Public and private businesses today face many decisions that do not arise from, and have consequences far beyond, solely financial performance.  Rather, these decisions are primarily driven by, and implicate, important social, cultural and political concerns.  They include harassment, pay equity and other issues raised by the #MeToo movement; immigration and labor markets; trade policy; sustainability and climate change; the manufacture, distribution and financing of guns and opioids; corporate money in politics; privacy regulation in social media; cybersecurity; advertising, boycotts and free speech; race relations issues raised by the pledge of allegiance controversy; the financing of healthcare; the tension between religious freedom and discrimination laws; and the impact of executive pay on income inequality, among others.  If the nature of the issues is not unprecedented, the number, diversity and polarization seem to be.  Continue Reading <i>Caremark</i> and Reputational Risk Through #MeToo Glasses

Many clients are now turning from their annual meeting to plans for off-cycle engagements with their institutional investors, including the passive strategy behemoths (Blackrock, State Street and Vanguard which tend to own, in the aggregate, around 20% of many of our mid- and large-cap clients), traditional actively managed funds, pension funds, and hedge funds.[1]  The rationale for these meetings is that postponement of outreach until a threat of a contested situation (such as a short-slate proxy contest or aggressive shareholder proposal) may be “too little, too late” and that these one-on-one meetings on “sunny days” (and even “partly cloudy days”) are critical, if not for locking up support, at least for establishing a foundation for obtaining support if and when the storm clouds arrive. Continue Reading How to Avoid Bungling Off-Cycle Engagements With Stockholders

On May 11, 2018, the SEC’s Division of Corporation Finance released new Compliance and Disclosure Interpretations (“C&DIs”) regarding the interpretations of the proxy rules and Schedules 14A and 14C.  These replace the telephone interpretations contained in the Proxy Rules and Schedule 14A Manual of Publicly Available Telephone Interpretations and the March 1999 Supplement to the Manual of Publicly Available Telephone Interpretations (collectively, the “Telephone Interpretations”).  The C&DIs are available here.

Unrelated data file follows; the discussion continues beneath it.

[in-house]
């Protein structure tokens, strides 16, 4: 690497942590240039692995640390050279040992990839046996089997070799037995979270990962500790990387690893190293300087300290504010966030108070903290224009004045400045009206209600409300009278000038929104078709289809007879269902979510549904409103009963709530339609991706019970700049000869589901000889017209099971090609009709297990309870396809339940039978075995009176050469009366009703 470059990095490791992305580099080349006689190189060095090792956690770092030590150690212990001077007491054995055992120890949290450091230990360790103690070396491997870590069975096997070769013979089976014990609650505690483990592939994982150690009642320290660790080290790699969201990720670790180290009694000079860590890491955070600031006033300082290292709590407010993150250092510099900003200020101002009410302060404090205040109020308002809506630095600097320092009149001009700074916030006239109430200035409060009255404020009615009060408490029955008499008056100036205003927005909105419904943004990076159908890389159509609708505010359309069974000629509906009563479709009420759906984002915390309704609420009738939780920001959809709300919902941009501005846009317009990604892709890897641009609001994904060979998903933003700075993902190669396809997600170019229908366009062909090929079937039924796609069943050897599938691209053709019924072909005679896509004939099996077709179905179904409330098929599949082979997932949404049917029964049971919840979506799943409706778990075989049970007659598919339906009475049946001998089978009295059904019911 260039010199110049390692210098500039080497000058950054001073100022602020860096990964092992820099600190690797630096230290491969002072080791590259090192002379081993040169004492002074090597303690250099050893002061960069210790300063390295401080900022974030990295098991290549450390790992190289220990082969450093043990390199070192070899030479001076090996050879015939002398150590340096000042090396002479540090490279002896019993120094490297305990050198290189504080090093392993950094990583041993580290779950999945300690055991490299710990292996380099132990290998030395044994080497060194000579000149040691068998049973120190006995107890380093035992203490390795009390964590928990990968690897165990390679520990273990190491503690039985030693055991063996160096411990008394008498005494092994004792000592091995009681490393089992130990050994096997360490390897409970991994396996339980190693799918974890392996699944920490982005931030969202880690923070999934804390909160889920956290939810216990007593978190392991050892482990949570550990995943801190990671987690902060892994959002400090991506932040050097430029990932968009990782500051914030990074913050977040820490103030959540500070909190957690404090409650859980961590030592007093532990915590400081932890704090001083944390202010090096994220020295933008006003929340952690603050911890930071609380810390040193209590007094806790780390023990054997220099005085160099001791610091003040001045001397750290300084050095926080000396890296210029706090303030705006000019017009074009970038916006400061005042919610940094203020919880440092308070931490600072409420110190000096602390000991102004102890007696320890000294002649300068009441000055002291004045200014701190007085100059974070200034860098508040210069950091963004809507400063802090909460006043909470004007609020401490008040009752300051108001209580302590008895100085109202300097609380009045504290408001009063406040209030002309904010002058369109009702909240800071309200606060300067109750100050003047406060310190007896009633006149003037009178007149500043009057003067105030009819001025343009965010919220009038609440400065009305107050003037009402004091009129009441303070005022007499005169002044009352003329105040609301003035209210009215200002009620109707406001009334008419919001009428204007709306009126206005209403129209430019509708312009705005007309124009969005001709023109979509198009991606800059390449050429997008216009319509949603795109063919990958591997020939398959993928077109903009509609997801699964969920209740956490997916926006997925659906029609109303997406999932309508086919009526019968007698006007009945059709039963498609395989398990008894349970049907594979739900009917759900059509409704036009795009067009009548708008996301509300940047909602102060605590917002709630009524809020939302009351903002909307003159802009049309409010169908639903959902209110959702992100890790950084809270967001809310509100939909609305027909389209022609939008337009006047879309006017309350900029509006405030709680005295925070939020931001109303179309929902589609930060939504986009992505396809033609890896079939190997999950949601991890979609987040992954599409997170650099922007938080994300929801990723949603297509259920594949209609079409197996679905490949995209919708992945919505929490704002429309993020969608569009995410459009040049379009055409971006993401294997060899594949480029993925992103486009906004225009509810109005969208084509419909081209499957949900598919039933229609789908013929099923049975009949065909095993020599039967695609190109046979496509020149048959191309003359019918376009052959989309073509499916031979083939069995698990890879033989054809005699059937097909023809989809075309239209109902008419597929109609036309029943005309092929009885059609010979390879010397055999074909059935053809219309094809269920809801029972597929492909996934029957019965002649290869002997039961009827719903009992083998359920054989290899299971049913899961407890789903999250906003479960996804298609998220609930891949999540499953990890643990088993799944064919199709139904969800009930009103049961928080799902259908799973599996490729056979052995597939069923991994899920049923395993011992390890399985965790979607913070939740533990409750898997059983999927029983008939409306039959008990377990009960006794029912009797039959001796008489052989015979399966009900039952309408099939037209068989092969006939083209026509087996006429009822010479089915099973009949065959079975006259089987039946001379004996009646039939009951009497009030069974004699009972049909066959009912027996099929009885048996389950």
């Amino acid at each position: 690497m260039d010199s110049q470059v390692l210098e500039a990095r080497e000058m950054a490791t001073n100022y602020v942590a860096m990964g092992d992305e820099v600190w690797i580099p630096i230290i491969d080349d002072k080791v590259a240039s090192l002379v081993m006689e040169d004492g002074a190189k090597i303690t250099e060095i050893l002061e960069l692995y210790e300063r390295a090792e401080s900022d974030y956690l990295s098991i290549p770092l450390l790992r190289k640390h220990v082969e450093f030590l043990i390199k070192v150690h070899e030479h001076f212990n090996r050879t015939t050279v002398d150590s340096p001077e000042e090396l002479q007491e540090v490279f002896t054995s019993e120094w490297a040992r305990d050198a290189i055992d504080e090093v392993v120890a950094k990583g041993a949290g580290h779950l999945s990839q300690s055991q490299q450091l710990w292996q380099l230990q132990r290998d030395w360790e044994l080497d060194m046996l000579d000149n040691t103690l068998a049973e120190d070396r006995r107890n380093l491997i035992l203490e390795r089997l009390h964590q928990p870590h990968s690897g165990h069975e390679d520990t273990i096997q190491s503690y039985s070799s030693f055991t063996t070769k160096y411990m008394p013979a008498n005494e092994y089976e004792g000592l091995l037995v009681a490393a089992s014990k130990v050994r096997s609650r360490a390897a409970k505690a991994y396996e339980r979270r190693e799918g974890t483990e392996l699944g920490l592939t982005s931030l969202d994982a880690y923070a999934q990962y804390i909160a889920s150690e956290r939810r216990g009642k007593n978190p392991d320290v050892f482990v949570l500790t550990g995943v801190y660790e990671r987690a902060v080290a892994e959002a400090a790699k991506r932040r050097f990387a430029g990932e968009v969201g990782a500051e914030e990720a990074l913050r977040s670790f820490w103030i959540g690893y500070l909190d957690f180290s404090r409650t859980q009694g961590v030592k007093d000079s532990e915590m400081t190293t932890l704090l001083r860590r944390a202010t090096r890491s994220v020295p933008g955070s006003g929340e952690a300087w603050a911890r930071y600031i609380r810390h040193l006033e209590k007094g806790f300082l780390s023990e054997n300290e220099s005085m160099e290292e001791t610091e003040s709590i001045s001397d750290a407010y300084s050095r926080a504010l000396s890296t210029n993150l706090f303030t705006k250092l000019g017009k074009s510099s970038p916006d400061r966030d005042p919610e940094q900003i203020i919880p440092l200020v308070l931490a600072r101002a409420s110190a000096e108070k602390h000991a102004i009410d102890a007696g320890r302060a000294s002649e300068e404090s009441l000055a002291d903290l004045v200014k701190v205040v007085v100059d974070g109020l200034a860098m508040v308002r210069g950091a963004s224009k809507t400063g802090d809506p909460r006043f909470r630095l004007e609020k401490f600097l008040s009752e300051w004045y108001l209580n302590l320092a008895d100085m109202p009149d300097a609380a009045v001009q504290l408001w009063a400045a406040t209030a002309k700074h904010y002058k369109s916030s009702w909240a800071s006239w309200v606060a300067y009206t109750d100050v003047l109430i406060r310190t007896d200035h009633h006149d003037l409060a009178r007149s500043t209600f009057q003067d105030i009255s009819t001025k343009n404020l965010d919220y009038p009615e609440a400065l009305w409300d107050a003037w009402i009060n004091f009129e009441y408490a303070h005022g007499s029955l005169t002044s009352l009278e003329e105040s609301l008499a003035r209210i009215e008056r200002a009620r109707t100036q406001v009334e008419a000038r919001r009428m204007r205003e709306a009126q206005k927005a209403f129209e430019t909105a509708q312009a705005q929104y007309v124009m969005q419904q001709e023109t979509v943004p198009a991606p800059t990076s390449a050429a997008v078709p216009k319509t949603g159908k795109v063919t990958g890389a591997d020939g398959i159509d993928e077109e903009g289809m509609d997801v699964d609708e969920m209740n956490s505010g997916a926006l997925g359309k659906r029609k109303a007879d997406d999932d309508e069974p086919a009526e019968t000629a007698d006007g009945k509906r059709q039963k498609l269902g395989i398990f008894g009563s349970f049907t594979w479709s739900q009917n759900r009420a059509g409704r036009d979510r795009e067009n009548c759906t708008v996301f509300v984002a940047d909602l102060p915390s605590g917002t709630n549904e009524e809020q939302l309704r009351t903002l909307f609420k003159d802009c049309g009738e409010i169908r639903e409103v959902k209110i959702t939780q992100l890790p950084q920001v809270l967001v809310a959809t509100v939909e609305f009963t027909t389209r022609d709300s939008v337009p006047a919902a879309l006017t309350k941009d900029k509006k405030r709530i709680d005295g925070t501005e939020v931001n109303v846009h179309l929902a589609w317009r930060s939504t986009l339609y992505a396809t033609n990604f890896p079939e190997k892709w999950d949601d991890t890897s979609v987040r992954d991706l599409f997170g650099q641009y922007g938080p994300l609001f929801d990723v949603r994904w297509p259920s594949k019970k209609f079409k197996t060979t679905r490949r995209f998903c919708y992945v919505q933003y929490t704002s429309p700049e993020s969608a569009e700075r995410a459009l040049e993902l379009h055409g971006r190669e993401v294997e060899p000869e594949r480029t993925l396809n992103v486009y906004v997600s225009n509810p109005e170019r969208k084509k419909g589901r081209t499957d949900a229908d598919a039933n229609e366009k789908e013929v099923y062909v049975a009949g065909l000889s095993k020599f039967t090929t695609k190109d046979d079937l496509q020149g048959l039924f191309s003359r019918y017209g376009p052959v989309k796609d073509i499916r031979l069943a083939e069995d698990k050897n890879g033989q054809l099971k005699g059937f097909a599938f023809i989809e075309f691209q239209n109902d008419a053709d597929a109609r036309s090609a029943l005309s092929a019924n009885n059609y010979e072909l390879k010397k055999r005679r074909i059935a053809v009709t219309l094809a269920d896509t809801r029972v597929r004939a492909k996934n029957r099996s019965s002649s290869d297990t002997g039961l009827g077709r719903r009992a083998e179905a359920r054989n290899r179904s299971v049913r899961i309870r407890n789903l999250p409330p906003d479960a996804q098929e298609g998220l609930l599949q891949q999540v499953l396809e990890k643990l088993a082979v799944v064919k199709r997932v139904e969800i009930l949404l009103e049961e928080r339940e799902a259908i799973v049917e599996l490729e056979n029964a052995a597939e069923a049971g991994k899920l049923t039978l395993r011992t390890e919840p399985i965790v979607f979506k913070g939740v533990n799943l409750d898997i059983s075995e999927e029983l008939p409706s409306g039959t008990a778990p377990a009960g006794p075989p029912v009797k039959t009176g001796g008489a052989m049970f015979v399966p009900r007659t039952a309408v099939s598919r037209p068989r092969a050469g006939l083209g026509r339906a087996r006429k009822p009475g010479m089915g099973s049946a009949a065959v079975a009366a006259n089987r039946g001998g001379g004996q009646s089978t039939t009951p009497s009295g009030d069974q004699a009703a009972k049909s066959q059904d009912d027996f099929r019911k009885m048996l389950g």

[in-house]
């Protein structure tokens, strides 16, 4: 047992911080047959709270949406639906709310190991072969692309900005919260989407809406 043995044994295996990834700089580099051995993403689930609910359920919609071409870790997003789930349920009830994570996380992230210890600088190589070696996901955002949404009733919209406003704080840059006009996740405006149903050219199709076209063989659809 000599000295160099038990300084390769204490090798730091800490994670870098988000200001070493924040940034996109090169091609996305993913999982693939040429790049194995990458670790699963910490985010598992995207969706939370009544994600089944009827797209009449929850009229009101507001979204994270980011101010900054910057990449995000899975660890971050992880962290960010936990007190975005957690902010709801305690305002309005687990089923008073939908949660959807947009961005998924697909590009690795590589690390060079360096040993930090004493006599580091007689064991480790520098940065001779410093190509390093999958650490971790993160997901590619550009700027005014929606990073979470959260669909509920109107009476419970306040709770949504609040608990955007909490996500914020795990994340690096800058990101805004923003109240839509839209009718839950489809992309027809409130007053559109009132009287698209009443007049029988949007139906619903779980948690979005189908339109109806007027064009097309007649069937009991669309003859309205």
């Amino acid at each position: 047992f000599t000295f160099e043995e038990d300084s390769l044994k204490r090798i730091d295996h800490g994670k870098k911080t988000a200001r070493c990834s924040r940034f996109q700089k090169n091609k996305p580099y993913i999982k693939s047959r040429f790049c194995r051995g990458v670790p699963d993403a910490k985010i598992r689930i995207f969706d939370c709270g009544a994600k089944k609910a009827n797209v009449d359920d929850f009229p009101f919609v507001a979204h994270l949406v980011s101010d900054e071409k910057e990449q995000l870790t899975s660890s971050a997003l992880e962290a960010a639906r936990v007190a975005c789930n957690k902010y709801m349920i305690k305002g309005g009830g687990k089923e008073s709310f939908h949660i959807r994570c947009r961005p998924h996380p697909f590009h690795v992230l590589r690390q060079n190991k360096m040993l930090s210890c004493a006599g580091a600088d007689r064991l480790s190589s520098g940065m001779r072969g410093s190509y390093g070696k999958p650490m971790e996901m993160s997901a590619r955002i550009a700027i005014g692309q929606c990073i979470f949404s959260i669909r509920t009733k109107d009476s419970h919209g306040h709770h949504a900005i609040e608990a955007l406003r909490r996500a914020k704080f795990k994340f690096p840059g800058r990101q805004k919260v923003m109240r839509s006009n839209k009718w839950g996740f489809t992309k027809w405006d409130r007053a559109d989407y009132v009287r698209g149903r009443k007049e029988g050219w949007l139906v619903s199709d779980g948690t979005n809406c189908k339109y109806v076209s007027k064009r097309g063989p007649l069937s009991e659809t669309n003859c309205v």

Certain C&DIs reflect minor substantive or technical changes from the telephone interpretations.  The SEC has indicated that questions 124.01, 124.07, 126.02, 151.01, 161.03 and 163.01 reflect substantive changes from the answers provided in the Telephone Interpretations.  Additionally C&DIs 126.04, 126.05, 158.01 and 158.03 reflect technical revisions.  The remaining C&DIs have only non-substantive changes from the versions in the Telephone Interpretations.

For a comparison of the telephone interpretations against the new C&DIs in which substantive or technical changes were noted, please see here.

On May 8, 2018, partners Benet O’Reilly and Adam Fleisher participated in a panel co-hosted by The Conference Board and Cleary Gottlieb to discuss Private Investment in Public Equity (PIPE) transactions, both for capital formation and strategic purposes.

Moderator Doug Chia, executive director of The Conference Board, Benet and Adam outlined the framework for a PIPE transaction, including the topics a company should consider when contemplating a PIPE. They covered the different structures and types of securities frequently used in the PIPE market, as well as typical types of PIPE investors.

The session also focused on related governance considerations and regulatory approvals. Additionally, they addressed how to manage the confidential nature of the PIPE and when disclosure may be necessary. They also explained what securities filings may be triggered for investors.

A replay of the webcast is available here (please note that your browser may require you to run an Adobe plugin to access this content).

In Varjabedian v. Emulex, the Ninth Circuit recently held that plaintiffs bringing claims under Section 14(e) of the Securities Exchange Act of 1934 (“Exchange Act”)—which prohibits misstatements, omissions or fraudulent conduct in connection with a tender offer—need only show that defendants acted negligently, rather than with scienter.